The Japanese action epic 13 Assassins and DreamWorks' chop-sockey comedy Kung Fu Panda 2 have more in common than you might guess, particularly when it comes to evildoers. In Takashi Miike's ultraviolent period piece, the Shogun's dissolute, bloodthirsty half-brother Lord Naritsugu (Gorô Inagaki) threatens to bring feudal Japan to ruin if he amasses any more power. In DreamWorks' CGI family feature, Lord Shen (Gary Oldman) feels cheated from his birthright as heir to glittering Gongmen City and plans to conquer ancient China by force.
Both bad guys reveal a penchant for sadistic target practice. Lord Naritsugu shoots arrows at the trussed-up wife and children of a rebellious samurai. Lord Shen blasts a Gongmen City defender to smithereens with his explosive new weapon. Their main difference is that Lord Shen happens to be an albino peacock with blades in his plumage, while Naritsugu is a human sociopath whose swords are mostly ceremonial.
Both movies trade on long, honorable traditions of Asian action genres. 13 Assassins remakes Jûsan-nin no shikaku, a black-and-white Japanese film from 1963, and shows a deep fondness for the classic Seven Samurai. Free of beheadings, Kung Fu Panda's sequel aims for a broader audience but embraces the dazzling fight moves of wuxia martial arts films that star lethal leading men such as Jackie Chan, who reprises his voice role here as a battling monkey.
Kung Fu Panda 2's script doesn't live up to its predecessor, one of DreamWorks' best animated features. Plush kung fu prodigy Po (Jack Black) is not only charged with stopping Lord Shen, but he also tries to unravel the secret of his birth family, since it's revealed the goose who raised him was not his biological father. Kung Fu Panda 2 delivers repetitive jokes and a perfunctory theme about the importance of "inner peace," and deliberately evokes Pac-Man in aerial shots of Po and company in a parade dragon, "eating" bad guys while rushing through the city streets.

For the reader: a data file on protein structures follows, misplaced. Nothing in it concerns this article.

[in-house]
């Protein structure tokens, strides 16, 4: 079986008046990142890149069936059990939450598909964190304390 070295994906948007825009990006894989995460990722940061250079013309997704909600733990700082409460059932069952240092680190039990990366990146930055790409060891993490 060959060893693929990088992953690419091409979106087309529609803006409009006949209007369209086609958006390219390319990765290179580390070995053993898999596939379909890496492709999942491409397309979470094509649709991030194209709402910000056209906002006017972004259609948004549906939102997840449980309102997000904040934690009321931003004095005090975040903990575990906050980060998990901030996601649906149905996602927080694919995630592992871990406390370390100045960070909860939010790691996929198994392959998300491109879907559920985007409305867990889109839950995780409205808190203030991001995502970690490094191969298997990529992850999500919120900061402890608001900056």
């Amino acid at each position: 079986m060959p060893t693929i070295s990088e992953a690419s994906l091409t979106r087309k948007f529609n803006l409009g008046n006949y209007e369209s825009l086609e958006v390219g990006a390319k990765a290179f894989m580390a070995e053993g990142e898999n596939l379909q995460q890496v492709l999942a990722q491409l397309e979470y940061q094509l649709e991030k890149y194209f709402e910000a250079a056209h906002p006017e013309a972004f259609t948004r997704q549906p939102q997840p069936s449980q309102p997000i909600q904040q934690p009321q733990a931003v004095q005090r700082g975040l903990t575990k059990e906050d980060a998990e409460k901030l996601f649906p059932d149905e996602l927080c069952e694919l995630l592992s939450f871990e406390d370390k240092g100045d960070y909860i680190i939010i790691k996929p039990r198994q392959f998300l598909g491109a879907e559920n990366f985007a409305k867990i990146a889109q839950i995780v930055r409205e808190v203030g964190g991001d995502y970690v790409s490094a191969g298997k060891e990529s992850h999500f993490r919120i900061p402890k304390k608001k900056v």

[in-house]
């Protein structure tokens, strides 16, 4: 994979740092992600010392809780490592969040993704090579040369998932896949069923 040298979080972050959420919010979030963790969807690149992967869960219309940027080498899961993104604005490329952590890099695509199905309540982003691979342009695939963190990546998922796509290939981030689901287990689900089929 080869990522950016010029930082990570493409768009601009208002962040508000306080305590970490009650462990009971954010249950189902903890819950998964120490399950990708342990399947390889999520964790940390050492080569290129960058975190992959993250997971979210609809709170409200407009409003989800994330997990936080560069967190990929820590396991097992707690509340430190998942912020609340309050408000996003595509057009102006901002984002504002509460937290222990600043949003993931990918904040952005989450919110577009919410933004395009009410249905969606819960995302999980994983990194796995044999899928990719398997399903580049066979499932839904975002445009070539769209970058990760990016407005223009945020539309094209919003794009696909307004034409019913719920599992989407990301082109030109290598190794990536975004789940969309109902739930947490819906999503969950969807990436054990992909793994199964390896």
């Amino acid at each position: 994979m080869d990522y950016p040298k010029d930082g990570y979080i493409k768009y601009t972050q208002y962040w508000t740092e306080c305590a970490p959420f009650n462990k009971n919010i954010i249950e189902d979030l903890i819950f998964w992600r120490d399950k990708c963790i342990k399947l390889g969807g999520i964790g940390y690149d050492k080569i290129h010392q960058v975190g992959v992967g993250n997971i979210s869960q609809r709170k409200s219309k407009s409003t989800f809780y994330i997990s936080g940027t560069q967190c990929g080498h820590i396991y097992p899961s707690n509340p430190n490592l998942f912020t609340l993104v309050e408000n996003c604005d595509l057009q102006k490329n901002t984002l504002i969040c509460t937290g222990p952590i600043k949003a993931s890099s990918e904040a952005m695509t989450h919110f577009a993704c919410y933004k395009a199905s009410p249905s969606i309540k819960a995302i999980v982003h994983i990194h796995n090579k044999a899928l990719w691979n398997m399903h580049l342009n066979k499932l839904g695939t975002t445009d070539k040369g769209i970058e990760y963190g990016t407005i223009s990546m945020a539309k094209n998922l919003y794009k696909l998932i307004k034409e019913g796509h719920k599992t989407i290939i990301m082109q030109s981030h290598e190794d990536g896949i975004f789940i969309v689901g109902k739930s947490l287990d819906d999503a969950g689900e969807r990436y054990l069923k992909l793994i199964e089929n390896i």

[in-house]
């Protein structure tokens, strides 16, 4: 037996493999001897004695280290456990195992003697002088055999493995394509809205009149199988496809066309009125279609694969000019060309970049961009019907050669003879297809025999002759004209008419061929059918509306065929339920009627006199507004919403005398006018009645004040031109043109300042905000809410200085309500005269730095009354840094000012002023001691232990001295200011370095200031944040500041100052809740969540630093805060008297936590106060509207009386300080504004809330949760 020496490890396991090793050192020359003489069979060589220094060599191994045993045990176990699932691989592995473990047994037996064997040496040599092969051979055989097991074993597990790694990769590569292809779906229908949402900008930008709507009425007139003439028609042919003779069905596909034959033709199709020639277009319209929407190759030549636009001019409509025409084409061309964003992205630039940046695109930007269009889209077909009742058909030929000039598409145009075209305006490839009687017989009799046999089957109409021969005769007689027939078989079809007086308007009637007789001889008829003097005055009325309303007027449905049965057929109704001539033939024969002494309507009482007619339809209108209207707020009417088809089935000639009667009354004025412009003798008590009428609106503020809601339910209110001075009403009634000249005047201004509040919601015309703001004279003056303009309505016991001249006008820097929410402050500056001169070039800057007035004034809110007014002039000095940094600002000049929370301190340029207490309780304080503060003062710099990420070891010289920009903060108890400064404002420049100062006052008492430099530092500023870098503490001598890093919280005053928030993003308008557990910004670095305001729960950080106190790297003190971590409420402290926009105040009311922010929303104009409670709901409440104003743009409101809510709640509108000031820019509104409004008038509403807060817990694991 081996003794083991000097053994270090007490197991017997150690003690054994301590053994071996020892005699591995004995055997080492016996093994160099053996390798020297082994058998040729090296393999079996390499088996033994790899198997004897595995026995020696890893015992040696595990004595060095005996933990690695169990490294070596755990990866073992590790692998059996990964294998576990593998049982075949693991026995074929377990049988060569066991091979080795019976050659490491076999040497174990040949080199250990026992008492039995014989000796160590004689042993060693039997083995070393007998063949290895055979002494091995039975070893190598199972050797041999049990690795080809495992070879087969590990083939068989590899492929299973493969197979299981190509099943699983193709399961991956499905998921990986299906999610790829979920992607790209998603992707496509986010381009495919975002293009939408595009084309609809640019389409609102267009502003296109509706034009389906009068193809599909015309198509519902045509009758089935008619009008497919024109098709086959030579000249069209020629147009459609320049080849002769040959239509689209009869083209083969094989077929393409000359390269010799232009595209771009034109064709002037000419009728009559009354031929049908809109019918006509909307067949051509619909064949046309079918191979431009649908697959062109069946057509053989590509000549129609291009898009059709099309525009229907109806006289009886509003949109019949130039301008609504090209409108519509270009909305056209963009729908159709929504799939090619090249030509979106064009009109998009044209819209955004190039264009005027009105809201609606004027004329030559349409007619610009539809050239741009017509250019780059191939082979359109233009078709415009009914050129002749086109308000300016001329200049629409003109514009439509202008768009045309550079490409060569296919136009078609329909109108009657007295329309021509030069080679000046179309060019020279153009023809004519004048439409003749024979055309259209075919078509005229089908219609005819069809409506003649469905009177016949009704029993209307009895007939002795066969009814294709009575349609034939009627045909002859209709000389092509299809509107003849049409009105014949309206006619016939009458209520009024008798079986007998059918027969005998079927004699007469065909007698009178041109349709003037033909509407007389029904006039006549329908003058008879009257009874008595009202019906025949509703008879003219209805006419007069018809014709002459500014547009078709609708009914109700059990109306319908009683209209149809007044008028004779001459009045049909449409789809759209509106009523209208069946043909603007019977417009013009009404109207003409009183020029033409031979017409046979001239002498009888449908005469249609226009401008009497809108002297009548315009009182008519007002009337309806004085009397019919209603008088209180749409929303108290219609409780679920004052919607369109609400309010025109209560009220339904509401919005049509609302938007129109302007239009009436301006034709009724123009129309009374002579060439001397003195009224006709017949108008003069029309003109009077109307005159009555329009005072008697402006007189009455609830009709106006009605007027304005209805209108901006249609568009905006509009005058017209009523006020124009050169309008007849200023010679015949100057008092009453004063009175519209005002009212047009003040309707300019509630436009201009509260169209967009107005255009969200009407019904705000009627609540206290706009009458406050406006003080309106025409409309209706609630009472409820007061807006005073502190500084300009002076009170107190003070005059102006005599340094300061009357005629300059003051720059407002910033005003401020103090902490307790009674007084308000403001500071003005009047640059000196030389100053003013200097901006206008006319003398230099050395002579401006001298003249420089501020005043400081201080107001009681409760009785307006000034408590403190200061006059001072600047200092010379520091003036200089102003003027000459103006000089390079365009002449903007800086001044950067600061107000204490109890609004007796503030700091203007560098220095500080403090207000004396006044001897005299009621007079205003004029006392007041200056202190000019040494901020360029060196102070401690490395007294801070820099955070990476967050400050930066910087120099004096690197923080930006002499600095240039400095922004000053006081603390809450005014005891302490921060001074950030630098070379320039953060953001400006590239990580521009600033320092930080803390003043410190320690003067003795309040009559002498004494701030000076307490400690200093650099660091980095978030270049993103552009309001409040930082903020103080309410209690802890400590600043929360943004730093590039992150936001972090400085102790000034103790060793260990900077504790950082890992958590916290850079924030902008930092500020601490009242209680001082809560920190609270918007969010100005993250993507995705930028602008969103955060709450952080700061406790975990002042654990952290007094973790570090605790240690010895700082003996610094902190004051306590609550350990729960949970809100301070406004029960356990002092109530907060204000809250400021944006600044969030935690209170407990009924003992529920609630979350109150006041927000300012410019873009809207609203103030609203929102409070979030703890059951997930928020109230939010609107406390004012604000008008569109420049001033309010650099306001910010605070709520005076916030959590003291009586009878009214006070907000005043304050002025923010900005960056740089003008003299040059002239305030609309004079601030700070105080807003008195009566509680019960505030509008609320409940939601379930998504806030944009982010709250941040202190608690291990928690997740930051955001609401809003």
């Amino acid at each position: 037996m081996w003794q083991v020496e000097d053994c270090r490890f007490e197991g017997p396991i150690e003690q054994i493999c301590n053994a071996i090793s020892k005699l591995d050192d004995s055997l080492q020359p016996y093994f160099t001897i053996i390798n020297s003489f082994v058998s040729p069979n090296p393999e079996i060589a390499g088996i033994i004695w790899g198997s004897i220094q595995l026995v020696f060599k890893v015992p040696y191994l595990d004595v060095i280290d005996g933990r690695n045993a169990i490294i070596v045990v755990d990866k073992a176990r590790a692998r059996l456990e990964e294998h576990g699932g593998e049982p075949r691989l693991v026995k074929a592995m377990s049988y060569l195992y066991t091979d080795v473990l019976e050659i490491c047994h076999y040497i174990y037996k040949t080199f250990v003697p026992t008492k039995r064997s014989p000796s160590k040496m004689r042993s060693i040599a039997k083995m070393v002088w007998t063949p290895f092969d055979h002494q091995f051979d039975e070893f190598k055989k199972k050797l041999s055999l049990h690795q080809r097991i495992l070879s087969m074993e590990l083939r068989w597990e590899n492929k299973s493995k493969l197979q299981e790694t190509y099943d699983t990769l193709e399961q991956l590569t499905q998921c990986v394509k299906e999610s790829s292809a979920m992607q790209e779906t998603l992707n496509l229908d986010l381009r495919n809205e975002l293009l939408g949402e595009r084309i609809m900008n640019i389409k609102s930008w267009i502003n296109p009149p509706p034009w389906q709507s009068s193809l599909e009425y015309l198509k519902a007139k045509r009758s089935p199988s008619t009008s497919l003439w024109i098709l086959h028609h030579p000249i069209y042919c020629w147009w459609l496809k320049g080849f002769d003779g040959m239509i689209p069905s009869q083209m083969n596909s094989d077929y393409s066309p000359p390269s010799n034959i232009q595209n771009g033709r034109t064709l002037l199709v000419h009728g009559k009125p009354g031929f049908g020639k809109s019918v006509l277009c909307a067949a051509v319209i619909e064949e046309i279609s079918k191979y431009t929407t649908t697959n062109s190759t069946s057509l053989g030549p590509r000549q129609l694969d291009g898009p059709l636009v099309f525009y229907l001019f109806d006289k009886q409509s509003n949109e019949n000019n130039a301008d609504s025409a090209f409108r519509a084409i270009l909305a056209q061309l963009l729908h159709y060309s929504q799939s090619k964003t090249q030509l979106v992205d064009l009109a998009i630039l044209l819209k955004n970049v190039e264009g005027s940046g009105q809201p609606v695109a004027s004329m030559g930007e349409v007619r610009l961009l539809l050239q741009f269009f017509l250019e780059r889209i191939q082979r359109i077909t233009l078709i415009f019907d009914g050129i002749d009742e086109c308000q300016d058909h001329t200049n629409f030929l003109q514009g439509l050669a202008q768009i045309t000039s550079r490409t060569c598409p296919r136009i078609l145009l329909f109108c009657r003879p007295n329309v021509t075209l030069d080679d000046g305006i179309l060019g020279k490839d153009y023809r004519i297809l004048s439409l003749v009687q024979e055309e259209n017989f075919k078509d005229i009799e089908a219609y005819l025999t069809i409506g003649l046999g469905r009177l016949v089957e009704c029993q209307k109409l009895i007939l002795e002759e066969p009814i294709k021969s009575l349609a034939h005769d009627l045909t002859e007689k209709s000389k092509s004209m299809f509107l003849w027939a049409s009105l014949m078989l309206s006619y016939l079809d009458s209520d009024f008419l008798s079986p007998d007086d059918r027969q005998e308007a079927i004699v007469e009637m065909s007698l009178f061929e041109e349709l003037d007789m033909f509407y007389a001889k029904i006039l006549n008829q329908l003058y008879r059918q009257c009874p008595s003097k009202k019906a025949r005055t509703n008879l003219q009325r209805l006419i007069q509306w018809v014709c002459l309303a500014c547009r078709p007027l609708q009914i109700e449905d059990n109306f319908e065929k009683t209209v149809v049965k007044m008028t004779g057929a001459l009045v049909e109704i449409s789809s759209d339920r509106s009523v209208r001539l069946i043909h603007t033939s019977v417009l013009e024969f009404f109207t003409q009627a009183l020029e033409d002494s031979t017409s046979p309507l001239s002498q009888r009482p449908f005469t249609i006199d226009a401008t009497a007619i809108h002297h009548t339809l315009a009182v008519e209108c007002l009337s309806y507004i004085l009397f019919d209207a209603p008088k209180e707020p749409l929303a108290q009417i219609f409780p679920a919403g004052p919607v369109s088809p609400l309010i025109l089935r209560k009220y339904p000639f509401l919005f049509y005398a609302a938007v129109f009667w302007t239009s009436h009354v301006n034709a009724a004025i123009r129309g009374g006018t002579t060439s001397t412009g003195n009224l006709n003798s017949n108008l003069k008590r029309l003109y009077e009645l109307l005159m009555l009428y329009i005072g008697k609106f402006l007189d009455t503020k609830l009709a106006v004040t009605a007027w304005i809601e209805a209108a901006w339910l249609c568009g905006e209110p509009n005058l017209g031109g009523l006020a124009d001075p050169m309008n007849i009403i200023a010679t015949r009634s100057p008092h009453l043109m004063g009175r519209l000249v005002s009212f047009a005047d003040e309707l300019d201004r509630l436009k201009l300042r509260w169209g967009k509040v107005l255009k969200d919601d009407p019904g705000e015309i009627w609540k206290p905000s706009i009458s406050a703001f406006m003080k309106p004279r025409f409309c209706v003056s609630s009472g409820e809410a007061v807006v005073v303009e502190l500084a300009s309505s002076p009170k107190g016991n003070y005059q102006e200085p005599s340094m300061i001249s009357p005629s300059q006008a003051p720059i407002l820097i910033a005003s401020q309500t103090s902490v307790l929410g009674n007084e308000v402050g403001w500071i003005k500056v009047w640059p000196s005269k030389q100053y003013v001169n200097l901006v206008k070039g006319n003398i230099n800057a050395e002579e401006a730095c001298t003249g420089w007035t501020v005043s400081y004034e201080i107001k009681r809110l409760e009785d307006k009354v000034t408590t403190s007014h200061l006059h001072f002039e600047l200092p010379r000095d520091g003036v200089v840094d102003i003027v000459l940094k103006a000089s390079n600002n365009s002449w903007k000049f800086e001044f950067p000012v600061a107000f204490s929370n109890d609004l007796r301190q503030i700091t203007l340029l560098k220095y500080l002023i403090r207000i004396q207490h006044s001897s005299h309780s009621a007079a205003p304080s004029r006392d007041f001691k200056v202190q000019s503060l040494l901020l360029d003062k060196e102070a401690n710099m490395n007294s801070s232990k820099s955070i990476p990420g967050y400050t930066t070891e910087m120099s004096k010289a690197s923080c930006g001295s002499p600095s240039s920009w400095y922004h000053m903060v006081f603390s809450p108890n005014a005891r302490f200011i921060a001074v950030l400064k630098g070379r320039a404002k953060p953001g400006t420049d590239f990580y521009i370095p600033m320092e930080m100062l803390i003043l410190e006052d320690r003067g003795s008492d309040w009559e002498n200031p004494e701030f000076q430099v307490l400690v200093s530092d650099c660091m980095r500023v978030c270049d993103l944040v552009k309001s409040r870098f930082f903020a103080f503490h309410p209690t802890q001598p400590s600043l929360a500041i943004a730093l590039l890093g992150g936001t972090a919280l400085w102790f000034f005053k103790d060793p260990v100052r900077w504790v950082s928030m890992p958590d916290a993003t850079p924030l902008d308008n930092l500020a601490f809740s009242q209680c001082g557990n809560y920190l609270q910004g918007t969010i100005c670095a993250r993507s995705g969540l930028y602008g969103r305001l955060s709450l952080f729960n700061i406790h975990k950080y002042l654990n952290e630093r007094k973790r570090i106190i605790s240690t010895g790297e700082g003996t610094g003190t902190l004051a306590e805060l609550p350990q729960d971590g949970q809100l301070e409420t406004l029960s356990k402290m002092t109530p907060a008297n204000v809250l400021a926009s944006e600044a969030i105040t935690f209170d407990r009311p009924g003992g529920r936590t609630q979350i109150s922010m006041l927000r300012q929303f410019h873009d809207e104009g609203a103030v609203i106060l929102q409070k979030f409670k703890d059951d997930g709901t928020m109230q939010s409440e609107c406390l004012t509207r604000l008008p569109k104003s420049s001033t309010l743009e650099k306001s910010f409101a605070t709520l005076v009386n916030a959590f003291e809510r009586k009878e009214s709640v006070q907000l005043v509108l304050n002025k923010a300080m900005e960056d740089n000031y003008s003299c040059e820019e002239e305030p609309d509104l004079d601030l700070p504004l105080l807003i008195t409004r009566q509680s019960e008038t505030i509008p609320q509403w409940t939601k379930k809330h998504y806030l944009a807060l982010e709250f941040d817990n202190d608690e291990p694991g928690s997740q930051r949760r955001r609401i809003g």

But Kung Fu Panda 2 turns out to be the rare film that's enhanced, rather than diminished, by 3-D effects. The movie builds to splendid battle scenes, including combat between Po's sidekicks and Shen's forces that topple a massive tower. A final battle against Shen's armada evokes the nautical fights in John Woo's Red Cliff. Overall, Kung Fu Panda 2 shows that martial arts choreography can still amaze even when transferred to a computer-generated world of talking animals.
13 Assassins stands as one of the most intoxicatingly thrilling action films to arrive since Woo's Hong Kong heyday. Ironically, the film starts with a series of low-key chamber pieces, as opposed to the usual atrocity or ritual suicide, when retired samurai Shinzaemon (a commanding Koji Yakusho) accepts the necessity of Naritsugu's murder lest he bring death and dishonor upon the entire kingdom. 13 Assassins doesn't always distinguish between the title characters, but articulates the nature of the samurai code. For Naritsugu's head samurai Hanbei (Masachika Ichimura), honor demands he protect his mad master to the end, even though Hanbei has far more in common with his old classmate, and new enemy, Shinzaemon.
Shinzaemon ultimately buys out a rural village and sets up a breathtaking ambush: "We'll transform it into a town of death." In 13 Assassins' final 40 minutes, Shinzaemon, his 11 samurai and an earthy hunter use explosives, burn livestock, and employ other booby traps to take on Naritsugu's 200 guards. Miike delivers remarkable stuntwork without lingering too long on the gore. 13 Assassins has already become the stuff of legend among action movie addicts. Today's kids weaned on the Kung Fu Panda films will be all the more appreciative of 13 Assassins — when they're old enough.
In the latest 'Emory Looks at Hollywood' episode, Judith Evans Grubbs, Emory Professor of Roman…
"In the movies' worst scene..." should be "movie's"
--freelance copy editor, available for hire
I saw this headline before watching the movie yesterday, but this movie was way better…